Michelle Obama might not be first lady anymore, but that doesn't mean we've stopped tracking her style. In fact, we're focused on her looks now more than ever given her elusive public appearances. While we won't see her in designer dresses at state dinners or on tours, we have been gifted with some amazing post-White House ensembles. She packed two daring one-shouldered tops for an Italian vacation and wore outfits that reminded us why she became a fashion icon in the first place.
You can always count on Selena Gomez to choose the perfect date-night dress. The star celebrated her 25th birthday this weekend and for a night out, wore a Grecian-style gown that showed off her shoulders. It was an elegant dress with a long hem, which Selena picked up to reveal a pair of strappy black heels. To prepare for the cool night, she looped a shawl around her arms as she headed to the car. Meanwhile, her boyfriend The Weeknd was the yin to her yang as he was dressed in all black.
6- and 7-Year-Olds Couldn't Solve This Math Test Question, and We're Not SurprisedThe internet is having a field day figuring out what the real answer is to a simple math problem. Twitter user Louise Bloxham shared a math problem from a Year 2 (equivalent to the first grade in the US) workbook that asked, "There were some people on a train. 19 people get off the train at the first stop. 17 people get on the train. Now there are 63 people on the train. How many people were on the train to begin with?"
Muck Rack makes it simple to find people, tweets, or articles that mention any name, keyword, company, hashtag etc. We've compiled this guide to help you make the most of your search.
Selecting a term
Start searching tweets, articles from media outlets, articles mentioned in tweets, journalists'
names, titles and bios with some suggested searches:
Companies or Topics (e.g. iPhone, Microsoft)
Phrases (e.g. "cloud computing") — use quotes to keep the terms together
Twitter handles (e.g. @username) — returns those who have mentioned or replied to
Names (e.g. "David Pogue")
Hashtags (e.g. #sxsw, #london2012)
Bio details (e.g. vegan, Olympics, father)
Muck Rack's Advanced Search allows for many boolean operators.
Find results that mention multiple specified terms, use AND or
+. For example, ensure each result contains both Elon Musk and Mark Zuckerberg by
searching Obama AND Romney or Obama + Romney.
Use the operators OR or , to broaden your search when you'd like either of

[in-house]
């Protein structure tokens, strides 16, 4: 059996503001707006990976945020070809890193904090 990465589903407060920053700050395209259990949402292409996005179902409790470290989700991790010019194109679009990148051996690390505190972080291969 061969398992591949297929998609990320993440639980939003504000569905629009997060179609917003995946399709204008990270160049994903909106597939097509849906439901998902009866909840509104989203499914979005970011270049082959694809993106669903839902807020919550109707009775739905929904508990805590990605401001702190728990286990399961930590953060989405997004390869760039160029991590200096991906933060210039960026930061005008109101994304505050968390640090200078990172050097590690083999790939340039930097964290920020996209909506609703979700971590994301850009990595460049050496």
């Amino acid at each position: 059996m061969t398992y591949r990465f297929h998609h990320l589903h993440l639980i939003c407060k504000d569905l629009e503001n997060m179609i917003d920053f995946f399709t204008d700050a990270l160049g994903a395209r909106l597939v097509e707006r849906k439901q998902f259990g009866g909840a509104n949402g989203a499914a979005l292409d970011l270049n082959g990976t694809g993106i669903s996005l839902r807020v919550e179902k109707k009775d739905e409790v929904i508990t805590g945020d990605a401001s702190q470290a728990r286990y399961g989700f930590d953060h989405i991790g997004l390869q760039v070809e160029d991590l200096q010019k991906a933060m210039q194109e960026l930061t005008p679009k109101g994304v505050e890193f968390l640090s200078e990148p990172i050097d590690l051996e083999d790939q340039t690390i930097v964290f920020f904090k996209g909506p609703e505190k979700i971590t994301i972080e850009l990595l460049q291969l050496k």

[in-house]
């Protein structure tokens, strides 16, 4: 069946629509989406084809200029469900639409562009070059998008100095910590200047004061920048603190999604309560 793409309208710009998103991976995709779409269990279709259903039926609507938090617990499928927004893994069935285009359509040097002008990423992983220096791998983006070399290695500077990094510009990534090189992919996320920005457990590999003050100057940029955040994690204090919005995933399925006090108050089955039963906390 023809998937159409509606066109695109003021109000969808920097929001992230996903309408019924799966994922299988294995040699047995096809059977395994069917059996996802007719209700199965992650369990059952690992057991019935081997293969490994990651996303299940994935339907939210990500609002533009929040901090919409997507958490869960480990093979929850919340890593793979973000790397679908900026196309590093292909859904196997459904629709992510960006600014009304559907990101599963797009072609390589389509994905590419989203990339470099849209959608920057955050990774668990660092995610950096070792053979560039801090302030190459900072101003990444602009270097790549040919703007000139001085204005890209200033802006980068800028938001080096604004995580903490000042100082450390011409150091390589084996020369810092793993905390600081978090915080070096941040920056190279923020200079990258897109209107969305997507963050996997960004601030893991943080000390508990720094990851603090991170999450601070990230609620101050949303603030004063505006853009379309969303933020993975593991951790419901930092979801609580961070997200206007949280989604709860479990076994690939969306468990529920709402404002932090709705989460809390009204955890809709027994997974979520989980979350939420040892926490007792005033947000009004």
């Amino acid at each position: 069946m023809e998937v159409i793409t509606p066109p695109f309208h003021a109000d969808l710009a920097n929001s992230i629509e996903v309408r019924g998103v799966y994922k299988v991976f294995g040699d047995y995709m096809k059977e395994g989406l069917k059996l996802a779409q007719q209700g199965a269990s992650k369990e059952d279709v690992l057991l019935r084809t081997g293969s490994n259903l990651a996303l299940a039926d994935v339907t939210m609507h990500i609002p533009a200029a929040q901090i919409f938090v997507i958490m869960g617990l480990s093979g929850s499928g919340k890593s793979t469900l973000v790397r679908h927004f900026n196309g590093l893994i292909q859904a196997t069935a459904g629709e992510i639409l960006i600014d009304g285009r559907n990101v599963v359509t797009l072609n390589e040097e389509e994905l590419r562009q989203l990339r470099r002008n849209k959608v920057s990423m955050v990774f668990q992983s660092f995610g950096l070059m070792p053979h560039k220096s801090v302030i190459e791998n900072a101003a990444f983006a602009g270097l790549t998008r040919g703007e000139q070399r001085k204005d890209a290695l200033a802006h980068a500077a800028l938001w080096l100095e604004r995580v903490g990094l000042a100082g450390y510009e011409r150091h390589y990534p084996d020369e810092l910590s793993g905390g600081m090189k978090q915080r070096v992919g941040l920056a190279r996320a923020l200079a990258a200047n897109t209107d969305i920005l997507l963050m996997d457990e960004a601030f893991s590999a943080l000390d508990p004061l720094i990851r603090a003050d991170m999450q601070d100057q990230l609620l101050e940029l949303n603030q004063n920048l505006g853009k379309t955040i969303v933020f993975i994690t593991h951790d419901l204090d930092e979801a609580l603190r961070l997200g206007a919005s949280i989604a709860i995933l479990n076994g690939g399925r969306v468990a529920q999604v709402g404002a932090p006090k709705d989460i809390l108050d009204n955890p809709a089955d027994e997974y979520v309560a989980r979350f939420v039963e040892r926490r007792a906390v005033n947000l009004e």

multiple terms to appear in results. (This is the default behavior of our search when no operators
are used.) For example, search for democrat OR republican to find results that refer to
Democrats and/or Republicans.
Use NOT or - to subtract results from your search. For
example, searching Disney will yield results about the Walt Disney Company as well as Walt Disney
World Resort. To exclude mentions of Disney World, search for Disney -World or Disney
When using one of these operators with a phrase, enclose it in quotation marks. For example, you can
find results about smartphones excluding Apple's iPhone 4S by searching smartphone -"iPhone
Exact case matching or punctuation
If you're searching for a brand name or keyword that relies on specific punctuation marks or capitalization, you can
find results that match your exact query by adding matchcase: before the keyword you're searching for, like matchcase:E*TRADE .
Use parentheses to separate multiple
boolean phrases. For example, to find journalists talking about having fun in Disney World or
Disneyland, search for ("disney world" OR disneyland) AND fun.
An asterisk can be used to search for any variation of a root word truncated by the asterisk. For example, searching for admin* will return results for administrator, administration, administer, administered, etc.
A near operator is an AND operator where you can control the distance between the words. You can vary the distance the near operation uses by adding a forward slash and number (between 0-99) such as strawberries NEAR/10 "whipped cream", which means the strawberries must exist within 10 words of "whipped cream".